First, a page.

John "Babbacombe" Lee was an Englishman famous for surviving three attempts to hang him for murder. Lee served in the Royal Navy, and was a known thief. 

On 23 February 1885, three attempts were made to carry out Lee's execution at Exeter Prison. All ended in failure, as the trapdoor of the scaffold failed to open despite being carefully tested by the executioner, James Berry, beforehand. The medical officer refused to take any further part in the proceedings, and they were stopped.

Berry provides a detailed account of the failed execution in his memoirs, My Experiences as an Executioner, noting that the trapdoor was adjusted with a saw and axe between the attempted executions, although in Berry's memoirs and letter to the Under-Sheriff he only mentions two attempted executions.

As a result, home secretary Sir William Harcourt commuted the sentence to life imprisonment. The Home Office ordered an investigation into the failure of the apparatus, and it was discovered that when the gallows was moved from the old infirmary into the coach house, the draw bar was slightly misaligned. As a result the hinges of the trapdoor bound and did not drop cleanly through. Lee continued to petition successive Home Secretaries and was finally released in 1907.

The only other man in history known to have survived three hanging attempts was Joseph Samuel, in September 1803.

An alternative theory, raised by Ernest Bowen-Rowlands in his book In the Light of the Law, suggests that the trap was blocked by a wooden wedge that was inserted by a prisoner working on the scaffold, and removed when the apparatus was tested.Note that Bowen-Rowlands only cites an anonymous "well-known person", citing an equally anonymous prisoner confession, and this would contrast with Berry's reputation (noted by prison governors and surgeons) as a meticulous professional.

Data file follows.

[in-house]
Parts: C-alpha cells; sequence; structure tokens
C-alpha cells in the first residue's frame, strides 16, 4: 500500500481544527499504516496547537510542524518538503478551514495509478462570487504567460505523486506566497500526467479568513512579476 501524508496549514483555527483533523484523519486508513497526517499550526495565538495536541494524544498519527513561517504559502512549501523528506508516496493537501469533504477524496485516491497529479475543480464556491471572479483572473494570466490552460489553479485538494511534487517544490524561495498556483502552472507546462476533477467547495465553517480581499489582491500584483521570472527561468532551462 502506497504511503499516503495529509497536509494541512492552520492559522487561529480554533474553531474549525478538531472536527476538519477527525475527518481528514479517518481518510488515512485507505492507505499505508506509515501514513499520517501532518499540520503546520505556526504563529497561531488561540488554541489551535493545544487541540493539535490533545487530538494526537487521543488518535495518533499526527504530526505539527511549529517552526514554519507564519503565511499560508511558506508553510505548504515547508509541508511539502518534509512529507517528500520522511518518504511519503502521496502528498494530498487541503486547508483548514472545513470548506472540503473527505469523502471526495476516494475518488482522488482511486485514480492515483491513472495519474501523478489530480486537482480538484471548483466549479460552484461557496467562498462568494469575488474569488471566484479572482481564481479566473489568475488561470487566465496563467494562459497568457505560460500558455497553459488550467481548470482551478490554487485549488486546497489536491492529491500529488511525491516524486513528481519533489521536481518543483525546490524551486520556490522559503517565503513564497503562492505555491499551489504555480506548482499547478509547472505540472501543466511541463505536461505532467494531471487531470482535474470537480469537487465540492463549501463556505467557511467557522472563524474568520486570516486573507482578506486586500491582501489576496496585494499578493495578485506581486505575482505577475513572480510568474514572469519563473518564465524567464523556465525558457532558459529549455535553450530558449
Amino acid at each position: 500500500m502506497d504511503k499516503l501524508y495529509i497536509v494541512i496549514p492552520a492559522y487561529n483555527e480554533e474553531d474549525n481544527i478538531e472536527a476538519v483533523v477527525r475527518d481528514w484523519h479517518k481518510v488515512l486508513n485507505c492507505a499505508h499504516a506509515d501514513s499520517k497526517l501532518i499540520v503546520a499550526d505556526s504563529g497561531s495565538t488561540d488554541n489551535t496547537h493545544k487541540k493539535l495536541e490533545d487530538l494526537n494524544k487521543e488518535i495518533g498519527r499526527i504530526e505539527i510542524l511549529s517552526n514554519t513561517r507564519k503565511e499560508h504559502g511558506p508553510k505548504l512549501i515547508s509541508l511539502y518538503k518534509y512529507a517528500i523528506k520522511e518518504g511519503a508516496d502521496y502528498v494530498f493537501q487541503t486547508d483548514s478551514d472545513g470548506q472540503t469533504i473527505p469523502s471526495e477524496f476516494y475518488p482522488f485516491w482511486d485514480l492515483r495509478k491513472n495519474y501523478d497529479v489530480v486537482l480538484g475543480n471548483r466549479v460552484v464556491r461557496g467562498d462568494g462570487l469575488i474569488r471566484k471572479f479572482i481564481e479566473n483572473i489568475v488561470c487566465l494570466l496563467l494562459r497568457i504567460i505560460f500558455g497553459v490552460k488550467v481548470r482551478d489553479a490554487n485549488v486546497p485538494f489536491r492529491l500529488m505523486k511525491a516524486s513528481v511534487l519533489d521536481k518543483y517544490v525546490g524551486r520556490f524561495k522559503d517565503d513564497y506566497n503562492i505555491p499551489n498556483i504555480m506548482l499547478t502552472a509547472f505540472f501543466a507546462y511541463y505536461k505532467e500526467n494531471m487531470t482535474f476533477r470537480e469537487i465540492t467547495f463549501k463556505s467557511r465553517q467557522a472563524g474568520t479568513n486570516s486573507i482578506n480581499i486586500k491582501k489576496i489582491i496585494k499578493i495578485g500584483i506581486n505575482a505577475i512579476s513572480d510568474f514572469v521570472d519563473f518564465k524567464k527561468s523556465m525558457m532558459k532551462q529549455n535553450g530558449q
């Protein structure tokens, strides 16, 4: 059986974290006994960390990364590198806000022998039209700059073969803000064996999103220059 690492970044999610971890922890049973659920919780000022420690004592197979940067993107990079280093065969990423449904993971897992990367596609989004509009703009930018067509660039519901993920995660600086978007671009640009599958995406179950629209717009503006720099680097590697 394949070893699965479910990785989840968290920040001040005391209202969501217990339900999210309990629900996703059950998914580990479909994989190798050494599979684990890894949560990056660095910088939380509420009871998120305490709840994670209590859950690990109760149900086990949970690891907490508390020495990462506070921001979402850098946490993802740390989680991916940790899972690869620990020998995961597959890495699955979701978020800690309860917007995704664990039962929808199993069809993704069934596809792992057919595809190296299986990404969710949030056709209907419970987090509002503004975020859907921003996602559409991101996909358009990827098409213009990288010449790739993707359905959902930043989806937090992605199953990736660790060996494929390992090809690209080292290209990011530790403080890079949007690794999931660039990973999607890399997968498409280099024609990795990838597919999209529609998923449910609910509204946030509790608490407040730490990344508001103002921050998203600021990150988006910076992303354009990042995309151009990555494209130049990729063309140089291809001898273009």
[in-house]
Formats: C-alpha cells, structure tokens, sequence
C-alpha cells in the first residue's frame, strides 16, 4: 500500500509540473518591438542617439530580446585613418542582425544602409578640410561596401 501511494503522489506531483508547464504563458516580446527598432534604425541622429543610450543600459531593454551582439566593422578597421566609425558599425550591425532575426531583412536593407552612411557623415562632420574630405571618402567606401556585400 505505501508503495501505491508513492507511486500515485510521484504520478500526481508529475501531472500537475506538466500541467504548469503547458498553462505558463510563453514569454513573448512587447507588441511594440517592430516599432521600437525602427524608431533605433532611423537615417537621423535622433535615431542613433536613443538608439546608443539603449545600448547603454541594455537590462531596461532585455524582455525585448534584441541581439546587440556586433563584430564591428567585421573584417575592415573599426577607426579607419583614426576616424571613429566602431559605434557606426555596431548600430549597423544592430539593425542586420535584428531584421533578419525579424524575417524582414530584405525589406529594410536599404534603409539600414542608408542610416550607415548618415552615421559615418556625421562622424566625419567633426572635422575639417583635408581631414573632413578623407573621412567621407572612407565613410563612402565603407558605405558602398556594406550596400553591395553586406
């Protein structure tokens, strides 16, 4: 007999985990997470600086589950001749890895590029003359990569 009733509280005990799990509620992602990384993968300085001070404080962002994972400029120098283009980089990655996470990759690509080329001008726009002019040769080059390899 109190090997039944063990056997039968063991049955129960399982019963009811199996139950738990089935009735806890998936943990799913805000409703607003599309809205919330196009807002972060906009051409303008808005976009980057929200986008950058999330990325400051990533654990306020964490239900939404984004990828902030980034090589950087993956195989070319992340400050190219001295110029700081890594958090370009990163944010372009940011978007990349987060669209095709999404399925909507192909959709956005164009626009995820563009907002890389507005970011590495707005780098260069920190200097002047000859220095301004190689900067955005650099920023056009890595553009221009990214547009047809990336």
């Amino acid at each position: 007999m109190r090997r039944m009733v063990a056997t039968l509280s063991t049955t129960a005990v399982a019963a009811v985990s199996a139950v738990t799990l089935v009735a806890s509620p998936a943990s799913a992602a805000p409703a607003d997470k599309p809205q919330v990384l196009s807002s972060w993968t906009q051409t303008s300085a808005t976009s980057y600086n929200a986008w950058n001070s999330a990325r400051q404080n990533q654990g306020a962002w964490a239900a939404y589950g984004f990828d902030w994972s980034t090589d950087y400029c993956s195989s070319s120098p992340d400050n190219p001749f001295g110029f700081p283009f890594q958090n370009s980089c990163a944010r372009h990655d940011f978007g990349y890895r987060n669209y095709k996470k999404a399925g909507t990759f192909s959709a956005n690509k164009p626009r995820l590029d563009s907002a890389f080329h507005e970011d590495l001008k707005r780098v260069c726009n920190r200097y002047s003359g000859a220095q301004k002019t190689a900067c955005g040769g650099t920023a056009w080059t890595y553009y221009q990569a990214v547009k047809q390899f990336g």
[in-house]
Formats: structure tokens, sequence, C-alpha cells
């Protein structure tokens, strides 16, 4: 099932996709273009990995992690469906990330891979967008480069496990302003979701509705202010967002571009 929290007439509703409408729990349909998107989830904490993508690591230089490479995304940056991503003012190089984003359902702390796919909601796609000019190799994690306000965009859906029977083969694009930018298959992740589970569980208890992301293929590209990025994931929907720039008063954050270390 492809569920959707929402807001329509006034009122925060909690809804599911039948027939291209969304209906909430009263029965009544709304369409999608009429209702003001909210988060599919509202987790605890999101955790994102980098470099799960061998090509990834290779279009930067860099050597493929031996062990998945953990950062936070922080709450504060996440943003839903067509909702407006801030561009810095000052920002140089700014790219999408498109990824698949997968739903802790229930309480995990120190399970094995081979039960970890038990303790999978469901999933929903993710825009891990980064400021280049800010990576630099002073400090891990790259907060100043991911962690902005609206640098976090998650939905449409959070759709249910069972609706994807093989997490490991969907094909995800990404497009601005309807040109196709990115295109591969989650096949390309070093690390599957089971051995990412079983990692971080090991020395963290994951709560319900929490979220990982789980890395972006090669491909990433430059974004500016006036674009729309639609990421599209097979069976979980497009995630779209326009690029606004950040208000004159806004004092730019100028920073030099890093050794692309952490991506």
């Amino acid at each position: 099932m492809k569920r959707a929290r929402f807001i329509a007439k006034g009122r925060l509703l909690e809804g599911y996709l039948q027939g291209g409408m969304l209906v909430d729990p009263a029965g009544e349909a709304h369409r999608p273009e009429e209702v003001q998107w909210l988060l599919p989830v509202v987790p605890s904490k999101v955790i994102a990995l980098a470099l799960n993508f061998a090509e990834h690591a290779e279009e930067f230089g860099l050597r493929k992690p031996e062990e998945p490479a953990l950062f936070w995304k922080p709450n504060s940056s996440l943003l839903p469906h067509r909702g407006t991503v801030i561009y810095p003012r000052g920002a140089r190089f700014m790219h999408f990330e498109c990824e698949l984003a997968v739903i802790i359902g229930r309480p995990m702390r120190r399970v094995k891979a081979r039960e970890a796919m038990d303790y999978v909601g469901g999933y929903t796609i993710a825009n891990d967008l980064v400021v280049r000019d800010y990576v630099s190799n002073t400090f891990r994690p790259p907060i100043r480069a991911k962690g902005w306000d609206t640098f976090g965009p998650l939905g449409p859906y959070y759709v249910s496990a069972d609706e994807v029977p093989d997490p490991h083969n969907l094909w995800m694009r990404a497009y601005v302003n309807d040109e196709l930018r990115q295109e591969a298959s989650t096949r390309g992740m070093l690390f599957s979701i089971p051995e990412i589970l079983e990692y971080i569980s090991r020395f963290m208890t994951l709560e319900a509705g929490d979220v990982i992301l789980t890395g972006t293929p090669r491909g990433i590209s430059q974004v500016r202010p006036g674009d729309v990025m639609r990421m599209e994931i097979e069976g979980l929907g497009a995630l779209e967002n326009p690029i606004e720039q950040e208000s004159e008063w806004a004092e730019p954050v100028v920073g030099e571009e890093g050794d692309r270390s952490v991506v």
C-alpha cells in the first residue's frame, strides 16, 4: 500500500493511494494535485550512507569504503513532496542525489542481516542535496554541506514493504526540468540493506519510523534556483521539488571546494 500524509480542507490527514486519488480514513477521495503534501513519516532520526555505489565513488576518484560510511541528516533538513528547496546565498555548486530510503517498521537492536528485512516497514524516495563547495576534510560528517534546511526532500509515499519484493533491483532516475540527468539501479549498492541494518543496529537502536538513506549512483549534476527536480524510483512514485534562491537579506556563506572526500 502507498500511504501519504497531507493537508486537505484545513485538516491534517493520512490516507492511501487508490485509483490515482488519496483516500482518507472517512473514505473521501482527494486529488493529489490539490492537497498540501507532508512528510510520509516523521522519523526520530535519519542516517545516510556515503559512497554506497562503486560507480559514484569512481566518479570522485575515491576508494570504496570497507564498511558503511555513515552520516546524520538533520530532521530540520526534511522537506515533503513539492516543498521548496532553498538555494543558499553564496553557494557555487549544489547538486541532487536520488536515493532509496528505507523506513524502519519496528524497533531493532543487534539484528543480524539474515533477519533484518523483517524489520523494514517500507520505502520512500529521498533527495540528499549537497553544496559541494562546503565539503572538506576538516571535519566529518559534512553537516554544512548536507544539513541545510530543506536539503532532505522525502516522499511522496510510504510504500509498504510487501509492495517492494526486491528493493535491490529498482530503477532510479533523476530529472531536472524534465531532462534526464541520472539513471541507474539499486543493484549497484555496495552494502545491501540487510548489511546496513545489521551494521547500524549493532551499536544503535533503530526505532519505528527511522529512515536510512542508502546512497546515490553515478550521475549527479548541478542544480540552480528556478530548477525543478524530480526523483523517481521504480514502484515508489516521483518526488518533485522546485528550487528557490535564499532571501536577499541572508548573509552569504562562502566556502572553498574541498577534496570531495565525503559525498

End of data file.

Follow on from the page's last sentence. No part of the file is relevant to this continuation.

In 1885, he was convicted of the murder of his employer, Emma Keyse, at her home at Babbacombe Bay near Torquay on 15 November 1884 with a knife. The evidence was weak and circumstantial, amounting to little more than Lee having been the only male in the house at the time of the murder, his previous criminal record, and being found with an unexplained cut on his arm.

Despite this and his claim of innocence, he was sentenced to hang. Having survived three attempts at hanging, his sentence was commuted to life imprisonment. He became popularly known as "the man they couldn't hang".

After his release, Lee seems to have exploited his notoriety, supporting himself through lecturing on his life, even becoming the subject of a silent film. Accounts of his whereabouts after 1916 are somewhat confused, and one researcher even speculated that in later years there was more than one man claiming to be Lee. It was suspected that he died in the Tavistock workhouse sometime during the Second World War. However, more recent research concludes that he died in the United States under the name of "James Lee" in 1945.